2. Help your child learn to comfort themselves

3. Listen to your parent gut and what your kid is telling you (what works for others, may not work for you)

4. Have a good baby monitor (This keeps me from hovering over his crib too much. Because even if he is dead asleep, his baby senses tell him I am in the room watching and he will wake up.)

5. Be patient (This is not a one night fixed problem, unfortunately. At times, it is really hard. You will get there though!)

Sleep training is not an easy game, so if you are a sleep-deprived mama or papa, I tip my hat to you. Also I am here for morale support. While I can talk endlessly about what has and hasn’t worked for George, I would not claim to be a sleep training expert, nor do I have a wealth of knowledge on the subject. I’m just a George expert.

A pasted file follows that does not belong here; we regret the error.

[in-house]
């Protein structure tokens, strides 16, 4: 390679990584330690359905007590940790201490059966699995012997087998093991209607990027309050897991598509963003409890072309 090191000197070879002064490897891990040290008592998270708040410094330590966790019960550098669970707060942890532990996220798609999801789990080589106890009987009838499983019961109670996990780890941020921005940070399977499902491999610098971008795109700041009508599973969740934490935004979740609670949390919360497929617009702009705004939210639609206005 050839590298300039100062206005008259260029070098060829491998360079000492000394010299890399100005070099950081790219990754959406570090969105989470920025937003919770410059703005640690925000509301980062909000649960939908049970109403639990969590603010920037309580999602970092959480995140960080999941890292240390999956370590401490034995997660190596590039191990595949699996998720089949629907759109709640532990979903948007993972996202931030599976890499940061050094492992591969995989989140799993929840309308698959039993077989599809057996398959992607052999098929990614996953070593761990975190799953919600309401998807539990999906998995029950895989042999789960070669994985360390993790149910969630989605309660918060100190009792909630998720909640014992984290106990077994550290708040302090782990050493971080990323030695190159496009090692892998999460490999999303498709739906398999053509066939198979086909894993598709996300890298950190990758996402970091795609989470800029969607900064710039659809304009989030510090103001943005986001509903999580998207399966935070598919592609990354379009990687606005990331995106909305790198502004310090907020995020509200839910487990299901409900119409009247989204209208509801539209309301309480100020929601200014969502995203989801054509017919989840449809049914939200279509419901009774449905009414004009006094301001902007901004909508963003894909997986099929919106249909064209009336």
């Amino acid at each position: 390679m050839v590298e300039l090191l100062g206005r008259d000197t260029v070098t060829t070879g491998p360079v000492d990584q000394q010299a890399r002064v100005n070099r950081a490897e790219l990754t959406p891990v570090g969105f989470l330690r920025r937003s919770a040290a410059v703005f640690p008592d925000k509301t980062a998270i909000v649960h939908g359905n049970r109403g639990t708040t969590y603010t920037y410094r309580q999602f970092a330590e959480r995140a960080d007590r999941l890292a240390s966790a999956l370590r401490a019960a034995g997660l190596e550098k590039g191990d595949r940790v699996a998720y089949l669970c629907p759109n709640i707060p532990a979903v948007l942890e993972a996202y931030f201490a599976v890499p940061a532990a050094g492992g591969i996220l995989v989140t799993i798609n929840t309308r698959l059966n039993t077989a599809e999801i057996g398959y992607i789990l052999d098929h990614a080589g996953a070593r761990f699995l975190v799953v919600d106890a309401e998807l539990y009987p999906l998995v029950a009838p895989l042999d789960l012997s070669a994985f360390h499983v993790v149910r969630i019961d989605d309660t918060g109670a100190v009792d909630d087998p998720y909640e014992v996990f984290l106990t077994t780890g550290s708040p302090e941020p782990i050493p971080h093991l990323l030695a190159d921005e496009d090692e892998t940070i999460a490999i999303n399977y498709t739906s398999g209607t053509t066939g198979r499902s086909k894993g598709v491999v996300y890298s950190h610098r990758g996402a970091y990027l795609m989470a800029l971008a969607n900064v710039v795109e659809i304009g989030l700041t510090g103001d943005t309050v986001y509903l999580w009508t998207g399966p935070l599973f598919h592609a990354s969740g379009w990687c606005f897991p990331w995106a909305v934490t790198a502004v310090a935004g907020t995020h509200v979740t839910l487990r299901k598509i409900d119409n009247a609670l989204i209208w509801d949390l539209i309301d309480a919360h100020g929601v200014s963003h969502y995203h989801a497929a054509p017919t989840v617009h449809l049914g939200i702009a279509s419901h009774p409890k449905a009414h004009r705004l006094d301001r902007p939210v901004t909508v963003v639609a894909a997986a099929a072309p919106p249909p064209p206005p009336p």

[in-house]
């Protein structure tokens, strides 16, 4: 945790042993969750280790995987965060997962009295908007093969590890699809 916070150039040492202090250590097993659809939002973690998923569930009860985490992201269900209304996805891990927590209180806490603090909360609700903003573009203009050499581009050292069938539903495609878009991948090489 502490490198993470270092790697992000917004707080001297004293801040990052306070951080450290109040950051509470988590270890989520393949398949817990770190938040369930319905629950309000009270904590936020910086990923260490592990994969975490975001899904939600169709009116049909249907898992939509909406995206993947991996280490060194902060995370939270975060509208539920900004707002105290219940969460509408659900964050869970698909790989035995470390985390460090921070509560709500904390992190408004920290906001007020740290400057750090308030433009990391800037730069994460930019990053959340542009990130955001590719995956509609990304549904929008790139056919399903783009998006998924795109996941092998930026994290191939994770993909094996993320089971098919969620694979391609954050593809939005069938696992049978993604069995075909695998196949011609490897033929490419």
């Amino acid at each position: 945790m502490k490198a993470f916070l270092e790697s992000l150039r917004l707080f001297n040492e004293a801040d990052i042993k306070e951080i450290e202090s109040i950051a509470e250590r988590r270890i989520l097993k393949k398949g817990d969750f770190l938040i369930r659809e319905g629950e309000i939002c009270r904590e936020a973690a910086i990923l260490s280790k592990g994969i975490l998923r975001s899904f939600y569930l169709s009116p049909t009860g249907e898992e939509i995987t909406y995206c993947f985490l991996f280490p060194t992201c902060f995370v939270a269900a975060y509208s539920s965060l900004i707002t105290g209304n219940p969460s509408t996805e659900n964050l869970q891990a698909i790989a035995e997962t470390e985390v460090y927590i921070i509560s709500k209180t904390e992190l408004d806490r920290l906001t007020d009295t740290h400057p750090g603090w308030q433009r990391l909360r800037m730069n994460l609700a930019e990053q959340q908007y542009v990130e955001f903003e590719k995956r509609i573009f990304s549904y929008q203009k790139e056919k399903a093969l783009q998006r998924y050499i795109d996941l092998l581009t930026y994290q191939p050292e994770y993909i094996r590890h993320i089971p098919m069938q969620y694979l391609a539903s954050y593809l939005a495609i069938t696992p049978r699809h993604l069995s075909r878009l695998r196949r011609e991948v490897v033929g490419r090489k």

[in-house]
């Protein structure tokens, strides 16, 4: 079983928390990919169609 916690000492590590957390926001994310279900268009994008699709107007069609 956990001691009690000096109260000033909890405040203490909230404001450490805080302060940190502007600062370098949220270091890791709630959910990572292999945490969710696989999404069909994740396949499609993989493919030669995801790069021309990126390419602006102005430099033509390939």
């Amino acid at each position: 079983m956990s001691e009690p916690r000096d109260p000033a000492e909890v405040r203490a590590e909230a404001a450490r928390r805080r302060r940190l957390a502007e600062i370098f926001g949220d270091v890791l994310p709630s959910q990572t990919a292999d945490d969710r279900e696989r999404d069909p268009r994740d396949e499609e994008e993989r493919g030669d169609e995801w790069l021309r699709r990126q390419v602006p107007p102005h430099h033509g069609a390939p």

But sometimes I know all a parent needs to know is that they aren’t in the struggle alone.

Because sometimes at 2am, our kids can seem like a dragon that is hard to tame. But they are pretty cute little dragons that I don’t mind cuddling a little extra as long as they can keep that fire breathing to a minimum.

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What are your sleep training tips? Isn’t a sleeping baby just the cutest thing? (Yes, yes it is.)

10 thoughts on “How To (Sleep) Train Your Dragon (Baby)

  1. YAY! So happy for you guys. It is life changing when they sleep all night. So life changing that when Jimmie does wake up during the night, which is rare, it.is.a.nightmare. The other night was the worst. He was up for TWO HOURS. Luckily (not luckily) Jim got called into work, so I had to wait up for him to come home so the dog wouldn’t bark. Which didn’t matter because Jimmie was awake. UGH TEETHING!

  2. I’m so jealous! I do agree that the formula probably helps. My reasoning is that it’s harder to digest, so they have a full happy belly for longer. When Ju was with my parents for a week she was strictly bottle fed and slept through the night the entire time. Now that I’m trying to nurse her during the day and formula feed her at bed time it isn’t working out so great.